Cyril Ramaphosa re-elected again as South African president

The new government of national unity combines Ramaphosa's ANC, the centre-right DA and smaller parties.
South African president Cyril Ramaphosa.
South African president Cyril Ramaphosa.File photo | AFP

JOHANNESBURG: South African President Cyril Ramaphosa has been reelected by lawmakers for a second term after his African National Congress and the Democratic Alliance struck a historic deal to form a coalition government by setting aside their rivalry.

Ramaphosa's ANC lost its parliamentary majority for the first time in 30 years in last month's elections. It got 40 per cent of the vote, while the Democratic Alliance (DA) came second with 22 per cent.

South African president Cyril Ramaphosa.
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The new government of national unity combines Ramaphosa's ANC, the centre-right DA and smaller parties.

Ramaphosa, 71, easily won the vote against Julius Malema, leader of the far-left Economic Freedom Fighters (EFF) on late Friday.

Ramaphosa got 283 votes and Malema just 44.

Parliament earlier in the day also elected Thoko Didiza of the ANC as Speaker and Annelie Lotriet of the DA as Deputy Speaker. Ramaphosa is expected to announce his new Cabinet after his inauguration on Wednesday.

In his victory speech, Ramaphosa hailed the new coalition, and said voters expected the leaders to "act and to work together for the good of everyone in our country".

His election, which ended days of speculation, came close to midnight on Friday with last-minute inter-party discussions to establish a government of national unity (GNU).

South African president Cyril Ramaphosa.
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The Parliament session witnessed frequent interruptions and long voting processes.

The ANC teamed up with the largely-white DA, and the Inkatha Freedom Party (IFP), which came fifth, as well as the minority party Patriotic Front (PF), drawing mixed reactions from both members of their respective parties and citizens.

Some welcomed the alliance as a new era in South African politics which would send a strong message of reconciliation and bolster the ailing economy, especially after Mkhonto we Sizwe (MK) - the new party started by ousted former president Jacob Zuma - and the EFF, which came fourth, refused to work with the DA.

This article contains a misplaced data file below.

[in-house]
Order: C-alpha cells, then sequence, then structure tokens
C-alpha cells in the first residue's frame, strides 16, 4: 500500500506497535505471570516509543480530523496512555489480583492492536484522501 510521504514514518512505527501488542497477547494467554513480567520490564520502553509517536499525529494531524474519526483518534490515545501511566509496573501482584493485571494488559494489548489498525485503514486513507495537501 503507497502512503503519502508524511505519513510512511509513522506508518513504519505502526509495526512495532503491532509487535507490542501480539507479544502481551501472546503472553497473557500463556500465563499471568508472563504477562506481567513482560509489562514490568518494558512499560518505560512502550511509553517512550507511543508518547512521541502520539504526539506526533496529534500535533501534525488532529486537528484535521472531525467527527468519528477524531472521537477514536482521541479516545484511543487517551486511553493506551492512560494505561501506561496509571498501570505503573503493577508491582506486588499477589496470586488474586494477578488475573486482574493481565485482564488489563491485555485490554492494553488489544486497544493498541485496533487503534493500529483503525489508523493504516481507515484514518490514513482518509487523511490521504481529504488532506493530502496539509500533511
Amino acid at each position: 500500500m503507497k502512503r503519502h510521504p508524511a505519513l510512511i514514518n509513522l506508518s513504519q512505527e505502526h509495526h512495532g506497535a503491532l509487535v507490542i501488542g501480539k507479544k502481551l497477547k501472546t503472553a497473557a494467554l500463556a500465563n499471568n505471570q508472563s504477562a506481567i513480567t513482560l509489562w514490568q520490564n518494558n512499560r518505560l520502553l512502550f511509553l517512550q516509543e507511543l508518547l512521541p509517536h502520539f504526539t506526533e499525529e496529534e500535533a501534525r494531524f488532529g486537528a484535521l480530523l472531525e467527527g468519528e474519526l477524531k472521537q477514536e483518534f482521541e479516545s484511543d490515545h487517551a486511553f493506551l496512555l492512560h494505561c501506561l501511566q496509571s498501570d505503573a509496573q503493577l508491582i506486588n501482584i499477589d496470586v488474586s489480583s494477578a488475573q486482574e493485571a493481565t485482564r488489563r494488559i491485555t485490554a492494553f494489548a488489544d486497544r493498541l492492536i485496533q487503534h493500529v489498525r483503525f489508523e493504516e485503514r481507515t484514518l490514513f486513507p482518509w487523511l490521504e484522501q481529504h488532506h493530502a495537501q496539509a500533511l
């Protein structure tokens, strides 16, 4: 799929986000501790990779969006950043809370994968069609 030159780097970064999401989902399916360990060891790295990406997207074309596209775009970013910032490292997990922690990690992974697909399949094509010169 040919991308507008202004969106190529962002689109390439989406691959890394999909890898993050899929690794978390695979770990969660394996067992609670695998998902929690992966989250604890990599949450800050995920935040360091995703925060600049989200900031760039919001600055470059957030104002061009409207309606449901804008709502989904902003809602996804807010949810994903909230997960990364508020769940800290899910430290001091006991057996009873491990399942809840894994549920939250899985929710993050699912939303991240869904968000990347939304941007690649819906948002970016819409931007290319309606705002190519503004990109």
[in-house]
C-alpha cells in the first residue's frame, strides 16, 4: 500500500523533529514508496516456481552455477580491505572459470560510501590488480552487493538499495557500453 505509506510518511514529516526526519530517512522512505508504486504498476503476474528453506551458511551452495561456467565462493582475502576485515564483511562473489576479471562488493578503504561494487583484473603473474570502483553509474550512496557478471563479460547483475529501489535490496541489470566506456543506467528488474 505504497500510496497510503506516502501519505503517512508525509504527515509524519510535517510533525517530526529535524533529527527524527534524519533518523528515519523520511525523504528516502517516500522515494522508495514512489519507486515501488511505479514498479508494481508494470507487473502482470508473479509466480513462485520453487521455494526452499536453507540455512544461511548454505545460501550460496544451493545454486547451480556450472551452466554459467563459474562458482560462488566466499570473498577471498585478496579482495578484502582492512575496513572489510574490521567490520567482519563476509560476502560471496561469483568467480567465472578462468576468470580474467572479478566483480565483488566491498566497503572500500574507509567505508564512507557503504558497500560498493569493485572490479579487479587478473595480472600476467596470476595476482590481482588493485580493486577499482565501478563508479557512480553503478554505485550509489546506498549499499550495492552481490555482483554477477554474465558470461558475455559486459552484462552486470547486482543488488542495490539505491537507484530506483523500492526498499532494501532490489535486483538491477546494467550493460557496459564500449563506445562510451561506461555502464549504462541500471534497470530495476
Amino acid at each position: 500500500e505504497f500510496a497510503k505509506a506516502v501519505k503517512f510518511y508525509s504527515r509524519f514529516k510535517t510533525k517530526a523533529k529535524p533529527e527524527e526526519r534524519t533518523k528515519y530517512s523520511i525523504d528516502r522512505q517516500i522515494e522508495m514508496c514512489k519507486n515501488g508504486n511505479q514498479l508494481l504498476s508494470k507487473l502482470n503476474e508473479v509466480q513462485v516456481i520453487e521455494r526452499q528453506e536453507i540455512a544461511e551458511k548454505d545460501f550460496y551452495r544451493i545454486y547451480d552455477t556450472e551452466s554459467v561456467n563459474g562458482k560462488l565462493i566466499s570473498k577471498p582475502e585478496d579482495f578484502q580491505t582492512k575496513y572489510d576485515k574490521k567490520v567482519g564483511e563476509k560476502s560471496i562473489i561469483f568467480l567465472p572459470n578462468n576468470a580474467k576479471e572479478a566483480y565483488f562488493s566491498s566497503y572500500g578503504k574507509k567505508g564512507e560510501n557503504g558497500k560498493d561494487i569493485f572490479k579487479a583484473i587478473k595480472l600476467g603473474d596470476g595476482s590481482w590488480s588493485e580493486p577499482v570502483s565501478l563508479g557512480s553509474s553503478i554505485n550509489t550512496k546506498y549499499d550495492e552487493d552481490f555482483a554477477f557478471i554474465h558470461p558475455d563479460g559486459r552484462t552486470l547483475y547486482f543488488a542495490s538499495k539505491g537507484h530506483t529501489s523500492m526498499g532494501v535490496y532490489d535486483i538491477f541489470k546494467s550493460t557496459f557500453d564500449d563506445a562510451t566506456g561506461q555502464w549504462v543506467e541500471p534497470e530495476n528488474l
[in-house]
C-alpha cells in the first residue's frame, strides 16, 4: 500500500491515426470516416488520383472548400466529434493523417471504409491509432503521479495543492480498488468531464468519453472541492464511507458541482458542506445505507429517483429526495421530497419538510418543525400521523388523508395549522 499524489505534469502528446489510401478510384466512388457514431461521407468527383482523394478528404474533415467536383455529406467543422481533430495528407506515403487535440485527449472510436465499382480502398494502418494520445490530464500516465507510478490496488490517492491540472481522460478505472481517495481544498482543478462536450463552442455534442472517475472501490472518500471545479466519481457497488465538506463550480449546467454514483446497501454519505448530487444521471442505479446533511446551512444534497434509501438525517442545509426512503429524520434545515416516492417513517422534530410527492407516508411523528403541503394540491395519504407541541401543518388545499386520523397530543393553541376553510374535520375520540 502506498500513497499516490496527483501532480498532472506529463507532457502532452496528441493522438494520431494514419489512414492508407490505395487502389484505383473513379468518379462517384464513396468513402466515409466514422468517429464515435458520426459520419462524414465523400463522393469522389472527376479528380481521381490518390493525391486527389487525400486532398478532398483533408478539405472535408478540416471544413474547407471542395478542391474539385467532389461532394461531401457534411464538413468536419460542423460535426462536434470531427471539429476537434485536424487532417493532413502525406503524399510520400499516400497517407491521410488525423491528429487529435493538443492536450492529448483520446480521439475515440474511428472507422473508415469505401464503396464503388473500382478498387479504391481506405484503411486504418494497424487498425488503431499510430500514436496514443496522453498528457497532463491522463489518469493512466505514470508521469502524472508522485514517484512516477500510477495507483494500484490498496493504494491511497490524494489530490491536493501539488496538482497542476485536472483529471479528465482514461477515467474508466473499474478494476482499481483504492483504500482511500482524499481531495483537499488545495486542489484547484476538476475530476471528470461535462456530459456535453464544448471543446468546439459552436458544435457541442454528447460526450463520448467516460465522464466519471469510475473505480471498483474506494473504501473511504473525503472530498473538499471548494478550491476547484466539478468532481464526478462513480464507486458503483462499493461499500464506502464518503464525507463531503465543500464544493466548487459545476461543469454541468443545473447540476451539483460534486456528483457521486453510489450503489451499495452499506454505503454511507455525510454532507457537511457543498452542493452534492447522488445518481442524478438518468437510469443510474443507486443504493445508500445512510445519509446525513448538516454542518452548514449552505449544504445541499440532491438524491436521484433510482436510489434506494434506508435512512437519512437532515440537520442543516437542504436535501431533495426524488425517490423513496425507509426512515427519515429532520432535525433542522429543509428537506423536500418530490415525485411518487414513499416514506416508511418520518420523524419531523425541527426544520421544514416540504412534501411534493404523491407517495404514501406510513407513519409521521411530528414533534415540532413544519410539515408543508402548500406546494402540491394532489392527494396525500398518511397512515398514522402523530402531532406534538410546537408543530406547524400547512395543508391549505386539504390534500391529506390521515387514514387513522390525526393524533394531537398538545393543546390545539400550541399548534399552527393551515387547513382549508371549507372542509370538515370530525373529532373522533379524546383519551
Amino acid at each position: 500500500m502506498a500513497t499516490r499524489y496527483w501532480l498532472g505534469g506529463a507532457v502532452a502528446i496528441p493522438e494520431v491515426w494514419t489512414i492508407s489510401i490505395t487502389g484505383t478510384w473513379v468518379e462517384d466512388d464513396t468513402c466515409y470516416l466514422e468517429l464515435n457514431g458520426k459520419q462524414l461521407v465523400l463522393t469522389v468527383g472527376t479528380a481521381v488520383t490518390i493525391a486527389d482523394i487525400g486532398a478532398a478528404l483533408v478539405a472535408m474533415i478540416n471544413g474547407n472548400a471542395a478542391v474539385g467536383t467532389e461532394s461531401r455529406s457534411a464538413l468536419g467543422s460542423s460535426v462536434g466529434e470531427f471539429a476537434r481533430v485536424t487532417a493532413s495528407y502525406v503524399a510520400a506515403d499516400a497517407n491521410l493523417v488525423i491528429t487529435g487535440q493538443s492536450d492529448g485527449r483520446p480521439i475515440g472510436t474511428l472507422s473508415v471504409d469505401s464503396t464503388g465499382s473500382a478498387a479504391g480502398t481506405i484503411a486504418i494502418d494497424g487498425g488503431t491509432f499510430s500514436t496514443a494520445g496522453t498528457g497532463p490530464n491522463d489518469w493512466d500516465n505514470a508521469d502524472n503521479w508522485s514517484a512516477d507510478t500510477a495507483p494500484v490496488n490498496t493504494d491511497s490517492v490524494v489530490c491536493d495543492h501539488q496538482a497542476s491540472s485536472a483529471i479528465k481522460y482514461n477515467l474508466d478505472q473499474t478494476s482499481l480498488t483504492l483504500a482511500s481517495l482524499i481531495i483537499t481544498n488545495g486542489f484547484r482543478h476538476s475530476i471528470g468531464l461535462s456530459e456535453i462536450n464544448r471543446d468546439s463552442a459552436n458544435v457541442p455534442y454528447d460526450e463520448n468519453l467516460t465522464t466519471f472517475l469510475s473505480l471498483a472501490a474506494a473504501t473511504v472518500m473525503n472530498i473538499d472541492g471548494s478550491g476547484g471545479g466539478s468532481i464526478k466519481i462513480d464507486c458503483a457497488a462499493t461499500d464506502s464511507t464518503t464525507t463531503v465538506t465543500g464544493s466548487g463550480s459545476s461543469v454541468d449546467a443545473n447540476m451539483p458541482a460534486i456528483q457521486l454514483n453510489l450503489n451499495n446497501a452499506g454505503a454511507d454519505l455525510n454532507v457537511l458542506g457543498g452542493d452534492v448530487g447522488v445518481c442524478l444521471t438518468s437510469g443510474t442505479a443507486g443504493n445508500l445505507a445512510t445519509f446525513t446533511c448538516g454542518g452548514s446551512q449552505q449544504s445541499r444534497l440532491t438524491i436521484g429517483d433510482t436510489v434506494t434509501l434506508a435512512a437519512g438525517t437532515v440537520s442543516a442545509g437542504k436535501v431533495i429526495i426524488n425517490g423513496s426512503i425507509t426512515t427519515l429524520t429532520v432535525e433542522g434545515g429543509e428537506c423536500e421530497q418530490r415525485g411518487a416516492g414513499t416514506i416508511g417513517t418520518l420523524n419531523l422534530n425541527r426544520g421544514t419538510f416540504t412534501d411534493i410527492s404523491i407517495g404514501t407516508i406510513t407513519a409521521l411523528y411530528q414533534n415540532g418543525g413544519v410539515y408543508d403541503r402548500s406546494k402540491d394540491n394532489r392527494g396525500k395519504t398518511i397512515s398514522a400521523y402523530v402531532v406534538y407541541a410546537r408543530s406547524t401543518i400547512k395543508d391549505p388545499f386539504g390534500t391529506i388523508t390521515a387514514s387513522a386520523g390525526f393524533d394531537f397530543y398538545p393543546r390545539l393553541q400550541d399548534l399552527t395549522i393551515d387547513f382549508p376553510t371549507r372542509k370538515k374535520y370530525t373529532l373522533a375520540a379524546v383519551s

Others said the ANC had sold out the citizens of the country by partnering with the DA, which had been the official opposition and opposed several ANC policies since the latter first came to power under Nelson Mandela in 1994.

The GNU partners however were unanimous that the coalition was in the interests of the people of South Africa. "We were voted for by six million people who want us to continue the transformational agenda to changing the lives of the people for the better," ANC Secretary General Fikile Mbalula said at a media conference as the voting inside Parliament continued.

South African president Cyril Ramaphosa.
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He conceded that the ANC could not do it alone. We are in no position to govern this country alone. We need to work with others, Mbalula added.

IFP spokesperson Inkosi Mzamo Buthelezi said that the party had agreed to vote for the candidates proposed by the ANC. As leaders, the people of this country entrusted us and it is up to the 400-member who are in the house to decide as to how they take the country forward.

"I'm just excited that South Africa has been put first by our leaders," said PF leader Gayton McKenzie.

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